I see this for all of the tendencies. For Upholders, it gets to easy to define your life by rules and you are paying by confining yourself to a small box–and can even get almost addicted to keeping the rules and stressing when rules have to be broken.

      I see this with obligers, who too often will follow rules others impose on them, which can lead them to not living their own life. While we want to make others happy, often those don’t know the cost and would not want us to undertake something that imposes a cost on others (i.e., agreeing to help out when you don’t have time). Or you’re going thru a rough time financially, but don’t want to talk to others because you’re afraid it will dump on others and talking about finances isn’t proper.

      As for questions who question all rules, following their own rule to question means that often they may not decide and act quickly enough because they take so long making each decision because it has to be vetted through their own decision-making process

      • gretchenrubin

        YES!

      • Lynn

        I’m an obliger through and through. What you describe is true when I follow a rule set by someone else that doesn’t fit with me – it’s true that I pay a price. My point is that I don’t ever personally experience the feeling of paying a price when I follow a law or rule that I am in agreement with. Instead, I actually feel like I get a gift.

        My interpretation of the quote that Gretchen posted above is that no matter the outcome, no matter your alignment, each time we make a decision or follow a course, we pay a price. In my life, what I have experienced is that hasn’t proved true at all. If I follow a rule that I am in alignment with, I get paid instead of paying. I feel energized and happy, and good things happen in response to that action.

        There are certainly struggles, like what you describe about not wanting to burden others. I do face conflicting right answers – having recently having to weigh my ‘fear of burdening others’ versus my desire to have honest relationships with my friends. Taking a moment to think about it, I realized that I don’t want my fears to define me, and I shared a problem with a close friend. That paid me greatly in that I was then free to share my burden, and got some great support and advise. I came away far richer in the end, full of gratitude and joy.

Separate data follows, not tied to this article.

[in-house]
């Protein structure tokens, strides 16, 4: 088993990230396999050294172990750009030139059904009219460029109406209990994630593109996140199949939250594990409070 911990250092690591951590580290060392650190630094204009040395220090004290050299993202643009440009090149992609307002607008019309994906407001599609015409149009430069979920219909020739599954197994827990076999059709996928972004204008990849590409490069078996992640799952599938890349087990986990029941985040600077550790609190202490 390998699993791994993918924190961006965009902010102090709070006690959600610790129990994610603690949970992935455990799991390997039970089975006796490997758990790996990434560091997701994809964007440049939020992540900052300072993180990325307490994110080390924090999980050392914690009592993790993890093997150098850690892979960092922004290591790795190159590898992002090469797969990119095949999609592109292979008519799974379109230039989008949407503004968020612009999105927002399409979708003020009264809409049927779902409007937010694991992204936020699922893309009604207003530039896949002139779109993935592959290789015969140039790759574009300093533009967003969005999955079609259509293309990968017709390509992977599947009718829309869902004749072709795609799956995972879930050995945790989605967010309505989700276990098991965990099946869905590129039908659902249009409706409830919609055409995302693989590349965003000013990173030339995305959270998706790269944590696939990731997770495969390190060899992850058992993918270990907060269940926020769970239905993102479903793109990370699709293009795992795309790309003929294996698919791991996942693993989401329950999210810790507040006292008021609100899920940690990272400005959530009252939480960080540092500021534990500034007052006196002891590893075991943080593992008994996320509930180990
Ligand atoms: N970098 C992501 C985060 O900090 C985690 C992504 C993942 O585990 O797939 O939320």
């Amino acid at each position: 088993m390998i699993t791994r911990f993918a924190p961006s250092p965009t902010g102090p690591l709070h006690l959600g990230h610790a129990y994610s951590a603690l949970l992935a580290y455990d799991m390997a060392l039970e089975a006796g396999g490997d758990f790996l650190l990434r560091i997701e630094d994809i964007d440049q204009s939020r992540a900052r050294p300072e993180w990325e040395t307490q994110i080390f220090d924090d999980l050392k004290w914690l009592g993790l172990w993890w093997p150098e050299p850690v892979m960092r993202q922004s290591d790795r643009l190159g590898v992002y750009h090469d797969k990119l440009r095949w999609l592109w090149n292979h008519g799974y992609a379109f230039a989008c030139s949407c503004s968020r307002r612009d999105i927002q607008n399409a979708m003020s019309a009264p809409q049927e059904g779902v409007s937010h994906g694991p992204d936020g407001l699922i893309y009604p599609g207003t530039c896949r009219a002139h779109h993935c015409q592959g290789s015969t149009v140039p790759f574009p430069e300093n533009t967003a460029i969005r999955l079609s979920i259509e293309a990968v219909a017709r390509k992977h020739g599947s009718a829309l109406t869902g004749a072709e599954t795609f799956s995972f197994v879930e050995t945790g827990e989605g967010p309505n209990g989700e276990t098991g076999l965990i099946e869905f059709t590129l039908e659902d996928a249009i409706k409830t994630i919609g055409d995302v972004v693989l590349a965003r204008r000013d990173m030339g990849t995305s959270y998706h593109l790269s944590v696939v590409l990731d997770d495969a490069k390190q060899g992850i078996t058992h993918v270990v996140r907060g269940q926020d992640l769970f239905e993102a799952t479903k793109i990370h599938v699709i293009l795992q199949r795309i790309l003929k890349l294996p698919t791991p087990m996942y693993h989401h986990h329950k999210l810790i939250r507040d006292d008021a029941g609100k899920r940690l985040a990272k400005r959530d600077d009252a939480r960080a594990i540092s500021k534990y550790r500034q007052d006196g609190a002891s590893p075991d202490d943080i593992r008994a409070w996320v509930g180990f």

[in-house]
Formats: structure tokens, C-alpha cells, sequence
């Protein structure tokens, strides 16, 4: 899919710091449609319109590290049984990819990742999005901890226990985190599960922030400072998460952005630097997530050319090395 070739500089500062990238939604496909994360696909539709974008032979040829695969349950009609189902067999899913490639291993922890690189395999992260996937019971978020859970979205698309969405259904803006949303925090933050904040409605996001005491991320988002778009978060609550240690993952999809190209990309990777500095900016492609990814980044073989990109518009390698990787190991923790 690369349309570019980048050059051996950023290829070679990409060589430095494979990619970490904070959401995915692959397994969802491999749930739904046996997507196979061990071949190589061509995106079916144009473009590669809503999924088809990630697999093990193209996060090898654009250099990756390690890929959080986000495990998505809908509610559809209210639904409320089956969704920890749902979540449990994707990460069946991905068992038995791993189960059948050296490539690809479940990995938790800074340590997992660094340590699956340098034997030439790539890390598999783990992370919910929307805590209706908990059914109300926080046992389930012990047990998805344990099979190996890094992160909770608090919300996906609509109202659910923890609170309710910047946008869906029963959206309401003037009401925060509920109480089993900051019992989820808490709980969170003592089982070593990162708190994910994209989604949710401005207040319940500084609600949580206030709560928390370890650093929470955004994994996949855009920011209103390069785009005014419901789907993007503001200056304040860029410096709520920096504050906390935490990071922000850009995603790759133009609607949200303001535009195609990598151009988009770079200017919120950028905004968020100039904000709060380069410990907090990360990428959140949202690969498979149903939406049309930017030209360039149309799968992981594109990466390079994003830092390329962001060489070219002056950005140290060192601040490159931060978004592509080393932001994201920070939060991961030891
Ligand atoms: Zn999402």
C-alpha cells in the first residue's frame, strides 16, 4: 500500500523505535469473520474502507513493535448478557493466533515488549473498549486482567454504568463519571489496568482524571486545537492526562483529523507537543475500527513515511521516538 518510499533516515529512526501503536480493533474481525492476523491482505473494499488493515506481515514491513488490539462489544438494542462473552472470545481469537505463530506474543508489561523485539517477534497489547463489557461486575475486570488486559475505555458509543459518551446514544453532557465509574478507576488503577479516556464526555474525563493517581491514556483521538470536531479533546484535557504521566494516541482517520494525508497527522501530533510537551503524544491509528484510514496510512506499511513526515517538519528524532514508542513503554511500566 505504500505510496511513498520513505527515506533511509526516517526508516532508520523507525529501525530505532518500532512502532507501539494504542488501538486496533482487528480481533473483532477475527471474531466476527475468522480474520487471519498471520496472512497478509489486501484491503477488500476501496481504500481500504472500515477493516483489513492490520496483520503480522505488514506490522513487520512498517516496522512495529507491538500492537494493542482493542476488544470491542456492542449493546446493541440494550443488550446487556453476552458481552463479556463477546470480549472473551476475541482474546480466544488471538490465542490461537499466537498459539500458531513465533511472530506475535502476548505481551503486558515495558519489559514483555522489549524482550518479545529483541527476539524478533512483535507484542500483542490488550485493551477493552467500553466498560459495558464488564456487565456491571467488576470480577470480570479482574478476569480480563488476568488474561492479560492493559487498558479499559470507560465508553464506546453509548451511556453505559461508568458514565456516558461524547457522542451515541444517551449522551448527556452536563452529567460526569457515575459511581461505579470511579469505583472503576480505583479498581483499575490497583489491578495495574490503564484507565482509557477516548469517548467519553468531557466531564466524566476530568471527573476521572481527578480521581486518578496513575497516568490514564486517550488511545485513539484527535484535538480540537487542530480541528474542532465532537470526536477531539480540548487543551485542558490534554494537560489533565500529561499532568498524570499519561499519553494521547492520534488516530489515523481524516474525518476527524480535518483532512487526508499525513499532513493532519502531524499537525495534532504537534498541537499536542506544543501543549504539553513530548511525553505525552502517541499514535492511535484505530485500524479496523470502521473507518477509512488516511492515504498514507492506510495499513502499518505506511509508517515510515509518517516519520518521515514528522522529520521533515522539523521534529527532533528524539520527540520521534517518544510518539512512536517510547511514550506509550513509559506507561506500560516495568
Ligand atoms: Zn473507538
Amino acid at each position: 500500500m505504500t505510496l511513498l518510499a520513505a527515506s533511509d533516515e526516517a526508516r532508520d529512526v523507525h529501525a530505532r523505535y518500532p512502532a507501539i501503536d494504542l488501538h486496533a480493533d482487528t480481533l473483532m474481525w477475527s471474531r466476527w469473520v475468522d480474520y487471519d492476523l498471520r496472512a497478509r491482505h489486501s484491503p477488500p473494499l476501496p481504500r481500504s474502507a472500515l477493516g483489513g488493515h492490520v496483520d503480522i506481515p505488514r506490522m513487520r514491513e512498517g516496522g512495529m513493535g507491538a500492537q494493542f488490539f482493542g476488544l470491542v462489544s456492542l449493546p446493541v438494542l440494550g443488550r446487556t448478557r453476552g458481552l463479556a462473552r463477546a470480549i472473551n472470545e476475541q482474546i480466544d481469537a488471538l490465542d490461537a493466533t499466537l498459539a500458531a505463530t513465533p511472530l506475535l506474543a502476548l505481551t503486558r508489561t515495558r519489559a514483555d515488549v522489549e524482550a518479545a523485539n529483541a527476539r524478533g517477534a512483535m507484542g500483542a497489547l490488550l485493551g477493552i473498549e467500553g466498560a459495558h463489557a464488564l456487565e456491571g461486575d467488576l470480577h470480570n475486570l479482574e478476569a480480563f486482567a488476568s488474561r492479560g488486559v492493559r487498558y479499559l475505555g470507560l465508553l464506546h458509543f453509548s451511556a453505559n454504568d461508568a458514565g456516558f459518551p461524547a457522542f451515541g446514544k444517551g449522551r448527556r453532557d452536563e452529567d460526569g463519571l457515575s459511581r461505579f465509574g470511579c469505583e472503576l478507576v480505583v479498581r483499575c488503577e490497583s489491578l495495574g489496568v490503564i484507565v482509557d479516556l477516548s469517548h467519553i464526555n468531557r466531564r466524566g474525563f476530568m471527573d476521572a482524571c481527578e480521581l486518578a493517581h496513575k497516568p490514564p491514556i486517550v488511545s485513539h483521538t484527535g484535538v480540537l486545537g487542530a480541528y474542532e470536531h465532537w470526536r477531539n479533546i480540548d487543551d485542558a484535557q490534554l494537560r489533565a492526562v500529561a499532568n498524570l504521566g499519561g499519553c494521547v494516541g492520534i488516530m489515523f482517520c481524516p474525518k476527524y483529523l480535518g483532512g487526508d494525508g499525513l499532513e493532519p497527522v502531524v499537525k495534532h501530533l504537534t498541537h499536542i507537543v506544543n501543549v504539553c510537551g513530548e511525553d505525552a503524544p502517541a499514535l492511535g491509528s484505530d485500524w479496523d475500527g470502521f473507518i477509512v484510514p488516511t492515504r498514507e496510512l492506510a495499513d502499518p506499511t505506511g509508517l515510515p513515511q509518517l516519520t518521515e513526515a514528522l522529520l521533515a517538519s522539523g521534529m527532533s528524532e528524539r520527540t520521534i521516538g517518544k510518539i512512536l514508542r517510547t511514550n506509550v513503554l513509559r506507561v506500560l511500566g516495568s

• LF, NYC

    Maybe paying-either way- is a privilege…it means we’re human. I don’t think it has to mean something punitive or restrictive but rather me that there’s always a price in life. It’s precious and short. So why not embrace that? I love the last line in the writer Peter
    Matthiessen’s obituary in the Times. ( He died Saturday.) A quote from him ” We are beset by both the future and the past, and there is no reality apart from the here and now.”

  • Jeanne

    So every choice has its consequences. Just the way it is. Dr. Chopra says that every time you make a choice, you rule out all the other choices you could have made. That is a price. But to not choose is to just sit there, or more likely to let someone else or circumstances choose for you. That is definitely worse.

  • Felicity

    Mm… enigmatic.

  • http://www.thescientificparent.blogspot.co.uk Alison Williams

    This idea goes through my head when I have a pang of jealousy (I think Gretchen calls it “the funny feeling”) about a fellow academic’s rise to the top. I remind myself that I have to accept the choices I have made along the way, and that the super stars of my field have made sacrifices that I didn’t want to make. Yep, you pay either way. And life is long — there is still time to make different choices in the future.

  • AnnaKate

    I do not like the negative impact of the word pay, but I do think what you do and how you act sticks with you. This is why it is important to think before you act. To try to figure out what outcome, how you want your life to be before you act, and creat that outcome. I think this is how you creat a happy life.

  • Laura Jenkins

    I just finished reading The Happiness Project and my first splendid truth occurred to me… “Life is a happiness project”.. I think you have revealed to me the true encompassing meaning of life. Paradoxes included (be content/grow to improve etc). Thank you!!!

    • gretchenrubin

      I’m so happy to hear that my work resonates with you –